Best columns: International
Kony hunt can’t go on without U.S.
Uganda has been forced to abandon the hunt for its most dangerous and bloodthirsty rebel leader, said Edris Kiggundu. Joseph Kony, cult leader of the Lord’s Resistance Army, has terrorized the region for decades, slaughtering and mutilating thousands of villagers and kidnapping their children for use as soldiers and sex slaves. The Ugandan army pursued him to the Central African Republic, where he is now based, but tracking a band of perhaps a few hundred fighters in a vast jungle was all but impossible—until the U.S. joined the fight. In 2011, America sent a group of Special Forces to assist the Ugandans and provide “sophisticated weaponry and intelligence-gathering equipment.” Several top LRA commanders were apprehended, and the ultimate goal, killing or capturing Kony, was within reach. But then last month, the U.S. pulled its forces, and last week the Ugandan army said it, too, would leave the CAR. Apparently the hunt for Kony is “a victim of U.S. President Donald Trump’s new resolve to undo some of the decisions made by the Obama administration.” This is bad news for Uganda. While Kony is weakened, he is still a threat, having abducted some 60 children in January alone. “America First” means Ugandans are on their own.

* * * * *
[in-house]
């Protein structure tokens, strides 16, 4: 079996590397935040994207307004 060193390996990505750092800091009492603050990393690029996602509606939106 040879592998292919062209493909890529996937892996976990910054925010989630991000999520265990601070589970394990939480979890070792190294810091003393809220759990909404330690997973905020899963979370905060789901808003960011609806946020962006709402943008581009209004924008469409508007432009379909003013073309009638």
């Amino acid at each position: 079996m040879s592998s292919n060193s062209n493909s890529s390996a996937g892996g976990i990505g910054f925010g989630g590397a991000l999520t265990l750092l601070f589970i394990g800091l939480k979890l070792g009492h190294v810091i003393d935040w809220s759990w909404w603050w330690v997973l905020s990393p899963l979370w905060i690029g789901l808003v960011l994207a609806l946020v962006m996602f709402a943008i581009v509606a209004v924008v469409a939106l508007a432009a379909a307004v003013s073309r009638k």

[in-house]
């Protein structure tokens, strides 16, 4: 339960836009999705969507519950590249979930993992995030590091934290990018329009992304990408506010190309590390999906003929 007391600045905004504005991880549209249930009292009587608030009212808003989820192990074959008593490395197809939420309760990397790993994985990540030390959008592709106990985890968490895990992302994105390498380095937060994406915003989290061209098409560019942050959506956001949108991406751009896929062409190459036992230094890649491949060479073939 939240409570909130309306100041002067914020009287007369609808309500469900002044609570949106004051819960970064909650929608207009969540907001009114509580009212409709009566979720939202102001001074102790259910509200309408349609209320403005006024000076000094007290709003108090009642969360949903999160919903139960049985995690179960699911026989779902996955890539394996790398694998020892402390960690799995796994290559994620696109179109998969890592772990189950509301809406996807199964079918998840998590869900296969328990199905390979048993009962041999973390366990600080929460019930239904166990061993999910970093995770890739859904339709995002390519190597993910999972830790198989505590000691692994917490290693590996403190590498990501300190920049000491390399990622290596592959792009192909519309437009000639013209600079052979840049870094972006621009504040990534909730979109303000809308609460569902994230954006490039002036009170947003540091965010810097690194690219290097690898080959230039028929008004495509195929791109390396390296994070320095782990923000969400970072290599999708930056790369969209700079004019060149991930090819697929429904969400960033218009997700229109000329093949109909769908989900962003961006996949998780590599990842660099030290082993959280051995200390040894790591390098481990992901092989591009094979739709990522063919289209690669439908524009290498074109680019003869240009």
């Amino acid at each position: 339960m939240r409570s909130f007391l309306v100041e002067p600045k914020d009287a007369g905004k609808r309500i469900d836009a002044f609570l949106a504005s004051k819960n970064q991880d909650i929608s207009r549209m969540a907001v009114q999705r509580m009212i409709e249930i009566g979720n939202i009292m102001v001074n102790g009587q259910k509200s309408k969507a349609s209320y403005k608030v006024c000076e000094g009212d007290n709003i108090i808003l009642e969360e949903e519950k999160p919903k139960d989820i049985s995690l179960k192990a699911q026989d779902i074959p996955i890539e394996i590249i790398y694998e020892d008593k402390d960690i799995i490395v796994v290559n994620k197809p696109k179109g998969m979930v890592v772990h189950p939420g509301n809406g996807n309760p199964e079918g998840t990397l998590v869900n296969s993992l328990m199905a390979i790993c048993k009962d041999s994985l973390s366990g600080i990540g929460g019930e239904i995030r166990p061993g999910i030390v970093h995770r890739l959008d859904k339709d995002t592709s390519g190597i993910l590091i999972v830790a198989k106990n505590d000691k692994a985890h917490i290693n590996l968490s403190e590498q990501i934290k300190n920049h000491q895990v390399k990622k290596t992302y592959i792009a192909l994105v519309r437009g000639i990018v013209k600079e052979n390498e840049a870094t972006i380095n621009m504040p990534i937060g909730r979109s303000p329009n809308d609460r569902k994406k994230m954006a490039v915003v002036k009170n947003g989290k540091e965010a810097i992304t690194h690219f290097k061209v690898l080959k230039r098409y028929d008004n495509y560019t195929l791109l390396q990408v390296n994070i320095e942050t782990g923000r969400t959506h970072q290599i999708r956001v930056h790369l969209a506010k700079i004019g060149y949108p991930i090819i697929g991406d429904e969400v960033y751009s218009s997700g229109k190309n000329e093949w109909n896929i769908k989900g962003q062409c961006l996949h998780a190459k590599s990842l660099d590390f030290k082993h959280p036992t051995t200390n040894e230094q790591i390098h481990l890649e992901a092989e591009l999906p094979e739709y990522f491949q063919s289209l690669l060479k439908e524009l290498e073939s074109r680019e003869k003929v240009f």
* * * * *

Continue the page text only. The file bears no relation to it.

When cops are killers, justice is dead
Joel Ruiz Butuyan
Philippine Daily Inquirer
The International Criminal Court is our only hope for ending President Rodrigo Duterte’s bloody war on drugs, said Joel Ruiz Butuyan. Before Duterte took office last June, he repeatedly told crowds of supporters and police that they’d face no reprisals if they killed suspected drug dealers and users. Since then, some 8,000 people—including many small-time pushers and addicts— have been killed. Gleeful local officials have taken advantage of the president’s words and drawn up lists of suspects in each village that often include their own political and business rivals. Police say most of the victims are killed by vigilantes—but a new Reuters report, citing two top officials who have turned on Duterte, states that police officers are responsible for most of the slaughter, and routinely plant drugs on bodies. But even with evidence mounting, it’s unlikely that Duterte can be brought to justice here at home. He will soon appoint a fresh batch of Supreme Court judges, who will “be sympathetic to his predicament many years after he leaves office.” That’s why lawyer Jude Josue Sabio has brought a suit asking the ICC to charge Duterte with mass murder and bring to an end to what he calls “this dark, obscene, murderous, and evil era in the Philippines.” With so many police implicated in the bloodshed, we can’t end it ourselves. ■